Culture Secretary Maria Miller has insisted the "principles" of Lord Justice Leveson's proposals to reform the press can be met without statutory backing.
She dismissed the question of new press laws - which has put David Cameron on a collision course with his coalition partners, the opposition and victims of press intrusion after indicating he will spike recommendations for a new independent regulatory body, backed by legislation.
Ms Miller said the Coalition was drafting new legislation to prove why the Prime Minister has "grave misgivings" about the idea and how it could curb "freedom of speech".
Echoing Mr Cameron's concerns, she told Sky News: "I feel very strongly you should have grave concerns about putting in place a piece of legislation which could have the effect in the long term of really bringing into question the ability to maintain freedom of speech in this country.
"But also on a practical level, we don't think it is necessary to have that statutory underpinning to achieve the objectives which we all agree on, which is to have strong, tough, independent self-regulation which is something that we need in this country to address the problems we have experienced in recent years."
Trevor Kavanagh, associate editor of The Sun, also warned such a move would be "the first step down the road to state intervention in the operation of newspapers".
"I think what the Prime Minister is doing is trying to safeguard freedom of the press. It is a hard won, hard fought for right and a freedom which dates back 300 years," he told Sky News.
"I think where we agree with Lord Justice Leveson is that the abuses and the practices in the past simply cannot continue. We accept virtually everything that he has recommended in terms of putting our house in order, short of making it a law of the land. I think we as journalists would be making a grave mistake if we sacrificed freedom of the press in any way, shape or form."
But Gerry McCann, father of missing Madeleine McCann, said legal backing for any new system was the "minimum acceptable compromise for me and for many other victims" and urged Mr Cameron to "do the right thing".
"I clearly respect his opinion but I personally disagree with the viewpoint and Lord (Justice) Leveson, as a senior law judge of our country, has made clear that what he is proposing is not a state-run press.
"It is a fine distinction but without the statutory underpinning this system will not work," he told the BBC's Today programme.
On Thursday, Lord Justice Leveson condemned the "culture of reckless and outrageous journalism" that dominated sections of the press for decades as he unveiled the findings of his 16-month inquiry.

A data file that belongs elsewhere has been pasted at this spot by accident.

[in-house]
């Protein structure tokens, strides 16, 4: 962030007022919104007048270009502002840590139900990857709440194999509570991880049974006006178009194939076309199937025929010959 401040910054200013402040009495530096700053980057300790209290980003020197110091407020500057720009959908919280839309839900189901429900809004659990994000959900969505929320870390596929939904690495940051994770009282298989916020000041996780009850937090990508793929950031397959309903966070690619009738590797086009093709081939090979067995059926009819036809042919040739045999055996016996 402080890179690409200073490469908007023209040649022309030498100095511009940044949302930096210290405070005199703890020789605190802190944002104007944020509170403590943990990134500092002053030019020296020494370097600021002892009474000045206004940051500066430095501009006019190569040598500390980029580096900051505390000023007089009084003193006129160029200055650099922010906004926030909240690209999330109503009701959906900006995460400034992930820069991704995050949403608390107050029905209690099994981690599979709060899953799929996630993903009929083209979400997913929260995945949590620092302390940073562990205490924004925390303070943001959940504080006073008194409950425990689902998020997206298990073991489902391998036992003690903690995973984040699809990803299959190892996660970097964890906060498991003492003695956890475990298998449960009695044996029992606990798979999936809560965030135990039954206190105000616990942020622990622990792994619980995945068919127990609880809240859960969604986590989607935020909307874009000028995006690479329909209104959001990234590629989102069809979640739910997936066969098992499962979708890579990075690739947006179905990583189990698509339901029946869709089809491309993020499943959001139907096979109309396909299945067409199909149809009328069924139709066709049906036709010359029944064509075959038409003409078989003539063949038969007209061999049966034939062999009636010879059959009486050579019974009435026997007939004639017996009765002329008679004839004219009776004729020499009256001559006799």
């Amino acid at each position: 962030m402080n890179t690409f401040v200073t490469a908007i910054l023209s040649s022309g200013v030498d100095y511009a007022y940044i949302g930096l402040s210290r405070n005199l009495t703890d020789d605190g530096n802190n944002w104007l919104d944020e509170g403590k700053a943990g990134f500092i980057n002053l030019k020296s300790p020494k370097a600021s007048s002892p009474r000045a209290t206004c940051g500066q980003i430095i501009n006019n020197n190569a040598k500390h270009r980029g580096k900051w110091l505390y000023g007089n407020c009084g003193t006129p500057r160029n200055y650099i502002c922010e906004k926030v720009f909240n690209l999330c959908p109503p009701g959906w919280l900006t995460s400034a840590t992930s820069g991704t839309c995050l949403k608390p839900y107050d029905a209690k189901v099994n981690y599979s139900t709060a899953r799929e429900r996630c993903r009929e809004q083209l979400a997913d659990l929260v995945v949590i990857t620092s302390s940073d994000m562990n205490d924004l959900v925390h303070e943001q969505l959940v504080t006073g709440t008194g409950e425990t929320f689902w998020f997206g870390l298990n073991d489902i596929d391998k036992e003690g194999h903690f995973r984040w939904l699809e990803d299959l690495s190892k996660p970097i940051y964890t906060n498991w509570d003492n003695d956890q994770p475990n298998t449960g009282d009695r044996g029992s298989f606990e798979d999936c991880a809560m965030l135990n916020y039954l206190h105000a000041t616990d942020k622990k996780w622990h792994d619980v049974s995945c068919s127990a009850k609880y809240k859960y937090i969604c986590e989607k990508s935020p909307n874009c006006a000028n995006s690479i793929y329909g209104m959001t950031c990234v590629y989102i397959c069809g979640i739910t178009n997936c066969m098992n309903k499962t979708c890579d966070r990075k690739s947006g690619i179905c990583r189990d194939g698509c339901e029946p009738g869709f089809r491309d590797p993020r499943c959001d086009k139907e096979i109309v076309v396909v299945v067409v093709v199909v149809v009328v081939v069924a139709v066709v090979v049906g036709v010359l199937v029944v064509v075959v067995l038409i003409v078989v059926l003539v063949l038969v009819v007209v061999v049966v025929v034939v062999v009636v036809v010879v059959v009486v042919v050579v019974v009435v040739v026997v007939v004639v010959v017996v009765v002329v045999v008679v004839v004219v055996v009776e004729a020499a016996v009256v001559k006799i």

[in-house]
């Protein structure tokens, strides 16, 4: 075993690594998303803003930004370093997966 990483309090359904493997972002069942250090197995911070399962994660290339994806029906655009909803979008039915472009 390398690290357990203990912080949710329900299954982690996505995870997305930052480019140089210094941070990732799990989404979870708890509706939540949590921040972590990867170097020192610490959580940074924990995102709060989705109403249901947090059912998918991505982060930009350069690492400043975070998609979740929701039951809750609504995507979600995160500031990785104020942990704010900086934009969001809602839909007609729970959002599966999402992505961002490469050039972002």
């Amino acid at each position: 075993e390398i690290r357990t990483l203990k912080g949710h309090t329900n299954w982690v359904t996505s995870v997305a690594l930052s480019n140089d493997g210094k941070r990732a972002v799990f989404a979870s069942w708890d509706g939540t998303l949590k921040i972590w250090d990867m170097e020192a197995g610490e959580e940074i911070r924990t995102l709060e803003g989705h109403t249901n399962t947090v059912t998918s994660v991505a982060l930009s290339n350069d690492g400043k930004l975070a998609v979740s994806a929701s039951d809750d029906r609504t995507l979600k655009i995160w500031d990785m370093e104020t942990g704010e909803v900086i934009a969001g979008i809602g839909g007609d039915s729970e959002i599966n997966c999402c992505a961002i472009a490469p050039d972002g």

The Appeal Court judge called for a new watchdog with statutory underpinning to be given the power to require prominent apologies and impose fines of as much as £1m.
Mr Cameron immediately voiced "serious concerns and misgivings" about legislative action, and said the press should be given "a limited period of time" to show it could get its house in order.
But Deputy Prime Minister Nick Clegg said he believed Leveson's model could be "proportionate and workable" and insisted Parliament should push ahead "without delay".
Most of Friday's newspapers focused on Mr Cameron's opposition to the key recommendation.
The Guardian said he had "defied" press victims, while the Daily Mirror said he had "backed a free press".
The Times said the Prime Minister had "spiked" proposals for a press law, and the Financial Times said he now had a political fight on his hands.
Labour leader Ed Miliband urged MPs to "have faith" in Leveson and said he would move for a vote in the Commons by the end of January to approve Leveson's proposals in principle, with the aim of getting the new system in place by 2015.
The three party leaders held talks last night and the negotiations will reconvene "soon". But the prospect of the consensus Mr Cameron says he wants to achieve appeared distant with Labour party sources insisting they will not negotiate on whether the recommendations go ahead - only how to implement them.
Labour claimed a concession after the PM said he would ask the Department of Culture to do some work on a draft bill to implement Leveson, but Downing Street insisted Mr Cameron had not "given an inch" and expected the exercise to make clear how complicated and far-reaching any new law would be.
All three parties will continue to look at the fine detail of the 2,400-page report today.
Lord Justice Leveson's 16-month inquiry was prompted by the disclosure that News Of The World journalists hacked the phone of murdered schoolgirl Milly Dowler, and his verdict condemned the behaviour of elements within the newspaper industry.